AG Alan Wilson: Children can now be molested through use of the - - Columbia, South Carolina

AG Alan Wilson: Children can now be molested through use of the Internet


The Internet is a vast resource. It's used at home, at work, in schools, and on our phones. Many of us cannot imagine life without the Internet, but it's not always used for good.

Predators lurk online looking to harm unsuspecting children. This week is "Stay Safe Online Week", and we're doing a series of stories about Internet safety.

No one knows more about keeping kids safe online than investigator Lucinda McKellar. She has been tracking predators for the last 10 years.

Investigator Lucinda McKellar has been tracking predators and seeing these images for the last 10 years.

McKellar is part of the state's "Internet Crimes Against Children" task force. Thirty-four members from agencies across the state work with Attorney General Alan Wilson to protect the vulnerable.

"Since 1998, ICAC as we call it, has evolved from not just an education type of program but a detection, prevention and prosecution tool for law enforcement," said Wilson.

ICAC specializes in investigating child pornography and cases of sexual exploitation of minors. They get tips all the time from the National Center for Missing and Exploited Children.

"Children are no longer just molested on playgrounds," said Wilson. "They can now be molested through the use of the Internet."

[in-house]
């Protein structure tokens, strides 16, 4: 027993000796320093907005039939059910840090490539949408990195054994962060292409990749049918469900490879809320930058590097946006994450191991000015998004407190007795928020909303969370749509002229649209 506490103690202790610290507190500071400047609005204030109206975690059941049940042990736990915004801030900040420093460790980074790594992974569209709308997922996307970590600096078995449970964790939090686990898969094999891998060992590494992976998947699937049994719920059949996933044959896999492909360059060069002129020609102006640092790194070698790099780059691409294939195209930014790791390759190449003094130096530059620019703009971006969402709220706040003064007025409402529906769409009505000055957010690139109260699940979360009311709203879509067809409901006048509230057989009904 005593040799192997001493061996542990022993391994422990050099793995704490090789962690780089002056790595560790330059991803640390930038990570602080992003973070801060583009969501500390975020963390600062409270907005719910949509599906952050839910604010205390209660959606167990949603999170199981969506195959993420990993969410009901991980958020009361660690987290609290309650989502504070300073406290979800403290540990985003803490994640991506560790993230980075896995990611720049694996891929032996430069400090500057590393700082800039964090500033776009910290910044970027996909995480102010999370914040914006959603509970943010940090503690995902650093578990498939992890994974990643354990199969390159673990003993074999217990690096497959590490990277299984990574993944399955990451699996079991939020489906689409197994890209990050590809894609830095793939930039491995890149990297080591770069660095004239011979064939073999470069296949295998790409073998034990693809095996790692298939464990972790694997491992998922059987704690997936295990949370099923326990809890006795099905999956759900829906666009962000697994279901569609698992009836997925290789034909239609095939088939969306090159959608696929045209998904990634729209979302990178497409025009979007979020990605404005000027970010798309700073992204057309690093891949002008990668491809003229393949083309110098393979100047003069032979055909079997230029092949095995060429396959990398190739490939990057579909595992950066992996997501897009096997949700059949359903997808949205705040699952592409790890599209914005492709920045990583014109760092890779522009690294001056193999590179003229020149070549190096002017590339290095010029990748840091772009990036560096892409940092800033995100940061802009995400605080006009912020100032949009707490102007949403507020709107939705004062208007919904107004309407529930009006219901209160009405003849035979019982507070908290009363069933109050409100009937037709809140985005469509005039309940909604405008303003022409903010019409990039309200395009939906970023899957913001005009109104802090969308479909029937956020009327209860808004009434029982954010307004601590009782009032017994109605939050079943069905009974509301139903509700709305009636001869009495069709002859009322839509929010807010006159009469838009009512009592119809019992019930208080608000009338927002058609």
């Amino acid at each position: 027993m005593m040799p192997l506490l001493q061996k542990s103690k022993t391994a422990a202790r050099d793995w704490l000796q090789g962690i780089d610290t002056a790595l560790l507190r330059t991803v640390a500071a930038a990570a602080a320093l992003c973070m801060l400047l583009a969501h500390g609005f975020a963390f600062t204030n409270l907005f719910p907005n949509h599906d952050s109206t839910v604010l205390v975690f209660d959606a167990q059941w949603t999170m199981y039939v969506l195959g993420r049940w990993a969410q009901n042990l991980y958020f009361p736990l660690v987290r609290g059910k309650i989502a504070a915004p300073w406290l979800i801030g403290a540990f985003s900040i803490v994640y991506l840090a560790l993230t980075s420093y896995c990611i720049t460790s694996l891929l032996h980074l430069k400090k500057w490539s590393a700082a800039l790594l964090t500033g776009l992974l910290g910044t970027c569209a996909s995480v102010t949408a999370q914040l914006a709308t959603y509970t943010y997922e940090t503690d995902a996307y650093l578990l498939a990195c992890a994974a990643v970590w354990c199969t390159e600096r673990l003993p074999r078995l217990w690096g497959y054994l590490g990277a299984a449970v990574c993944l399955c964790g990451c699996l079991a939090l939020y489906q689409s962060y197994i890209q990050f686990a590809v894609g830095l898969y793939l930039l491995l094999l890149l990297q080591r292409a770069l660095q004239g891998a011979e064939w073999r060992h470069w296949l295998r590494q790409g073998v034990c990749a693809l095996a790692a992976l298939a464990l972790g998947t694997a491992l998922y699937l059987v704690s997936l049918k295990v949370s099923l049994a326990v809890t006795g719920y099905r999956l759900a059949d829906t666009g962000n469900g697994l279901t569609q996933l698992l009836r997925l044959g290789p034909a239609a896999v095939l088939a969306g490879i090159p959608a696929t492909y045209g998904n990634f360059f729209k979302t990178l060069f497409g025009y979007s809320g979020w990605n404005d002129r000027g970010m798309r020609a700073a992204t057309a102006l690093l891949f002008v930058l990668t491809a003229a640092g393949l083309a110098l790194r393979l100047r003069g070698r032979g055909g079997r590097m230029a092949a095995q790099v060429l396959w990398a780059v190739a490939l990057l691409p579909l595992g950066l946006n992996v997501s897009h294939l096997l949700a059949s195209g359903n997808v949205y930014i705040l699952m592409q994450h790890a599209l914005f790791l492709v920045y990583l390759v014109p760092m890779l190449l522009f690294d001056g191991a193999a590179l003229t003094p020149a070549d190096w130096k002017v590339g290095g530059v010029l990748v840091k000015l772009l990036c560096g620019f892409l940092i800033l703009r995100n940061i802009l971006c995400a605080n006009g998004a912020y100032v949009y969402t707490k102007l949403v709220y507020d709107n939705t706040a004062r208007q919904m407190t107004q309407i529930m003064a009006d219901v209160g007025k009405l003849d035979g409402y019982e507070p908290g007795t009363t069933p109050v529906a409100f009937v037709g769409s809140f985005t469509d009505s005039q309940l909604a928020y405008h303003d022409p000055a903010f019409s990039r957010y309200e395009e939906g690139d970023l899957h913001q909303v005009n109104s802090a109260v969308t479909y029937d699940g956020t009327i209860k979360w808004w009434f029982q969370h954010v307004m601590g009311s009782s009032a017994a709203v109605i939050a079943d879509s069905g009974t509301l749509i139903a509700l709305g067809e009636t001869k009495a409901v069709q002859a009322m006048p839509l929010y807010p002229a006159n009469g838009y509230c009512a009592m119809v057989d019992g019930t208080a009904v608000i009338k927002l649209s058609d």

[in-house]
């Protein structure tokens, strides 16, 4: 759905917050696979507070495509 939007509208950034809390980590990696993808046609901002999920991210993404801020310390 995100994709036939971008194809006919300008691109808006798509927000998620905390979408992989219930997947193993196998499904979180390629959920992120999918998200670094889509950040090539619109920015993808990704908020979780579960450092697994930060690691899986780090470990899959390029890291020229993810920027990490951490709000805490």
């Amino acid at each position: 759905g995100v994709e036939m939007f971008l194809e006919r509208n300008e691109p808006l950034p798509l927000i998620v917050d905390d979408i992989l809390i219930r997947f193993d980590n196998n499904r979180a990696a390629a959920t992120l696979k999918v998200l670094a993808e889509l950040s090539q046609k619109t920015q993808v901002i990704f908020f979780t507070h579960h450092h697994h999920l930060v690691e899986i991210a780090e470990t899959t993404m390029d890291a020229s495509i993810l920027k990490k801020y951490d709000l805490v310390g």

McKellar sees it everyday.    

"When I first started working these types of cases, Yahoo! Was a location that people were predominately going into chat rooms soliciting children then that moved into MySpace then that moved into Facebook," said McKellar. "We're learning about new web sites all the time."

McKellar points to sites like Omegle or Oovoo where you can video chat.

"Children are in this video chat with someone and they end up trading nude photos of themselves or receiving nude photos," said McKellar.

Chat rooms can be a grooming ground for a predator to entice a child. Gaming sites are also an issue.

"It could be as simple as talking about the game and then it moves into a friendship; moves into a solicitation; moves into not only talking about sex but wanting to meet to have sex," said McKellar.

The conversation can move from the computer screen to text messages to real life, in person encounters.

McKellar says security software, parental controls, and blocks only do so much.

"I would never rely solely on software to protect my child," said McKellar. "Nothing beats a parent being vigilant."

McKellar and other undercover agents make it their mission to stop the abuse before it happens.

"After a while, it just makes you so mad that you're driven and you just want to make sure that you do everything you possibly can to make sure this isn't happening to another child," said McKellar.

In the last 15 years, ICAC has made close to 400 arrests with nearly 250 convictions. They still want to do more.

"When someone uses the Internet to try to prey on a small child, or anyone for that matter, we're going to find a way to get information to a jury so we can convict you," said Wilson.

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